Winter can be a difficult time for many. After the distraction and festivity of Christmas, we get the worst of the weather and the days are still short. Whether it’s a full blown case of seasonal affective disorder, or simply frustration at the long way to go until the long, warm evenings of summer.
One of the key causes of this January and February malaise is the way the weather drives us indoors: we’re stuck in the same four walls, denied our daily doses of vitamin D, the sights and sounds of nature, the rise in heart rate of regular exercise and simply a change of scenery.
Today we’re looking at some of the ways you can face the season and enjoy outdoor time even in the coldest months of the year.
Dress the Part
A seasoned walker will tell you that there’s no bad weather, only the wrong clothes. If you want to keep on enjoying the outside world during the winter you need to dress for it.
Layered outfits are the key to success here, with an inner layer that wicks moisture away from your skin, keeping you comfortable, covered by a middle layer of insulating fabric like wool, and a waterproof outer layer to keep the rain off. An outfit constructed like this will make it possible to get outside during rain, sleet and snow!
If the sheer physical pleasure of a walk outside is reduced in the winter, then you need a tighter focus and goals to motivate you! For some, it’s an exercise routine with targets to hit, for others capturing the stark beauty of winter in photography.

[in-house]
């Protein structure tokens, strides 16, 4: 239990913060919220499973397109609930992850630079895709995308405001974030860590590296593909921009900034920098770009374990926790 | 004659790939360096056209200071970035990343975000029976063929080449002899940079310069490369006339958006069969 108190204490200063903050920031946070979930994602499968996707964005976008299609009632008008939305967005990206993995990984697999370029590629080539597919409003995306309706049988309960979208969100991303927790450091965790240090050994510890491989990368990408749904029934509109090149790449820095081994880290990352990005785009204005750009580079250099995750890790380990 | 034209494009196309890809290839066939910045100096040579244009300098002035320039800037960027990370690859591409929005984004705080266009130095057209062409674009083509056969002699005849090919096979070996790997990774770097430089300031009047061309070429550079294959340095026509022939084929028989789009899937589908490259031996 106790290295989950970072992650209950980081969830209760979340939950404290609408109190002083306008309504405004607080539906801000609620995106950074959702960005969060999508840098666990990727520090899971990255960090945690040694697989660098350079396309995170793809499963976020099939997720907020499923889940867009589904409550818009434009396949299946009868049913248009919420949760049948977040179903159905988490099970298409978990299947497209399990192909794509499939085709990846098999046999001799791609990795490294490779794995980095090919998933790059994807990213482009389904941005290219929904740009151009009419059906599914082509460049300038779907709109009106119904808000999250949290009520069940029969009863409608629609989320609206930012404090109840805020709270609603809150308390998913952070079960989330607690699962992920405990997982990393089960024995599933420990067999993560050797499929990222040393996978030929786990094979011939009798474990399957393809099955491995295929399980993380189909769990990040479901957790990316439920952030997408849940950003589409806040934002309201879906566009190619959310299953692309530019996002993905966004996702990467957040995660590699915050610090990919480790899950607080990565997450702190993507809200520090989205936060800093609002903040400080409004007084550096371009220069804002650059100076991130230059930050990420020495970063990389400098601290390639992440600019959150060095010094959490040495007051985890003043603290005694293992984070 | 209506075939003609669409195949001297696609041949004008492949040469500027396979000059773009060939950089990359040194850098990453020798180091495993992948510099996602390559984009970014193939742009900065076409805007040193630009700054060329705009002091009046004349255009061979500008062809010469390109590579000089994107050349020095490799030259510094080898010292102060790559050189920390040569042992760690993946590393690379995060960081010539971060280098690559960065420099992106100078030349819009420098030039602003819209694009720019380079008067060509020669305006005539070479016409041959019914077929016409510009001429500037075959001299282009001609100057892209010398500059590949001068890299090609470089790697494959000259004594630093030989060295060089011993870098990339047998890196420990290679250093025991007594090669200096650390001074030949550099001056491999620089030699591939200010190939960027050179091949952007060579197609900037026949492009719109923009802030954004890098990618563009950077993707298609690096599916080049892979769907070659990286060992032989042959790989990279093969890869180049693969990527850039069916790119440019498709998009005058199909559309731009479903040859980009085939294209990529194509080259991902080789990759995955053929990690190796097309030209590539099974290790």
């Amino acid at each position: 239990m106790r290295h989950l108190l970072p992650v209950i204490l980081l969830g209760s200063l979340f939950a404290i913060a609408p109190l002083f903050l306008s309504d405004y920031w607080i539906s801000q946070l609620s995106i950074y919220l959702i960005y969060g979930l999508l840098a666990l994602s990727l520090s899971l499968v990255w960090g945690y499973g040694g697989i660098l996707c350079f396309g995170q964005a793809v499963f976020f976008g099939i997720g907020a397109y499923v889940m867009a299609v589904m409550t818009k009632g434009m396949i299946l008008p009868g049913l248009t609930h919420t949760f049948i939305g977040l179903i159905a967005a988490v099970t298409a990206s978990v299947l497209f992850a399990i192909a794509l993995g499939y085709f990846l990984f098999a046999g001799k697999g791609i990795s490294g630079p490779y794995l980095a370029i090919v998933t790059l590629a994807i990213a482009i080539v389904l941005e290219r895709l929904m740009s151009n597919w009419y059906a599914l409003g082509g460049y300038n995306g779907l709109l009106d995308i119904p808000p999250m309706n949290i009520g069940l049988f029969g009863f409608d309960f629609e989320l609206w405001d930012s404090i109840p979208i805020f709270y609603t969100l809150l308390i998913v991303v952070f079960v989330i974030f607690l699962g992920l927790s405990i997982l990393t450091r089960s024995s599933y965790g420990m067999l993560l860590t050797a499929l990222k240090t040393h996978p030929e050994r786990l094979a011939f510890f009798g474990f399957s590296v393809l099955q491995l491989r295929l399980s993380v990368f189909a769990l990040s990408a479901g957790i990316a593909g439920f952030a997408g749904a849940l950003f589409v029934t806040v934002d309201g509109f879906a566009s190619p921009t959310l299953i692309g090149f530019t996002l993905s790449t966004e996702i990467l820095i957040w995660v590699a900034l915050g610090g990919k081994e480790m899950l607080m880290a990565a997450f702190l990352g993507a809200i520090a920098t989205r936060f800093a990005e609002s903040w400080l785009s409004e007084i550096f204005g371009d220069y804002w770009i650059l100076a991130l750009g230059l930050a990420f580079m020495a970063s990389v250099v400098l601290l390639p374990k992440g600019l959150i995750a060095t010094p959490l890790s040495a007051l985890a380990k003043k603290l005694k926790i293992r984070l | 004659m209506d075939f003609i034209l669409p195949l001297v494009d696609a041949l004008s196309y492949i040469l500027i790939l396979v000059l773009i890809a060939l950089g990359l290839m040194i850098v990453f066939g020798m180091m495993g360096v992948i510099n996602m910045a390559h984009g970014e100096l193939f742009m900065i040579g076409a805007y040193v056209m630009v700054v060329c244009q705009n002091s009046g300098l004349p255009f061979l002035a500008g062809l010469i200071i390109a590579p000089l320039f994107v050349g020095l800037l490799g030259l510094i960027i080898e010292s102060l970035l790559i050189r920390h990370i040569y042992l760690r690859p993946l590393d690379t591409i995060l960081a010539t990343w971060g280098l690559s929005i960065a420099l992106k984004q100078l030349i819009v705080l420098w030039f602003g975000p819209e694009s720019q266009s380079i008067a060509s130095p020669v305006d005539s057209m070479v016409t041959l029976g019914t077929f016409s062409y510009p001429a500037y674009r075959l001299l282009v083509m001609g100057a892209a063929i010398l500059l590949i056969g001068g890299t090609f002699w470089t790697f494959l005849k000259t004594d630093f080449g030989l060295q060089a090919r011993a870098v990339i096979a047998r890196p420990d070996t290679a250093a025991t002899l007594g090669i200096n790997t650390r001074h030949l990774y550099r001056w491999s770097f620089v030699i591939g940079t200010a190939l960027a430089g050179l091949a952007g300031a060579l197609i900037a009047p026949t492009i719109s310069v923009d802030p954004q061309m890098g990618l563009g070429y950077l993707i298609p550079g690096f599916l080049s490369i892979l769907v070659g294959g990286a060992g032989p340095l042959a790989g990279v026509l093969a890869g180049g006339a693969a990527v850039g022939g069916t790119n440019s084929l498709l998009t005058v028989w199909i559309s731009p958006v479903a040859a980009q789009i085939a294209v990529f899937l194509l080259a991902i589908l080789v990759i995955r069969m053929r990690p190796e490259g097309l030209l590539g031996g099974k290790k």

If you’re having difficulty finding motivation, puzzles might be the answer! There’s a thriving scene of city tours and treasure trails that has you solving mysteries by pounding the streets and looking for answers – often with regular stops in comforting cafes! If you invest in a Bristol scavenger hunt, you’ll have a brand new motivation to get out on foot and see the city!
Focus on the Opportunities
In long Scandinavian winters, people in Norway focus on the opportunities that winter brings to do something different rather than simply mourning the loss of summer, and this mindset might help you too! The experience of getting outside for leisure or exercise is different in the winter, but that doesn’t mean it’s worse.
The shorter days means it’s easier to see the dawn. Cold weather might mean the crunch of frost underfoot. If you shift your focus to the things you can only do and experience outside in the winter – even if it’s the sheer relief of a hot shower after getting soaked to the skin – then you’ll find so much more to enjoy, and less you need to simply endure.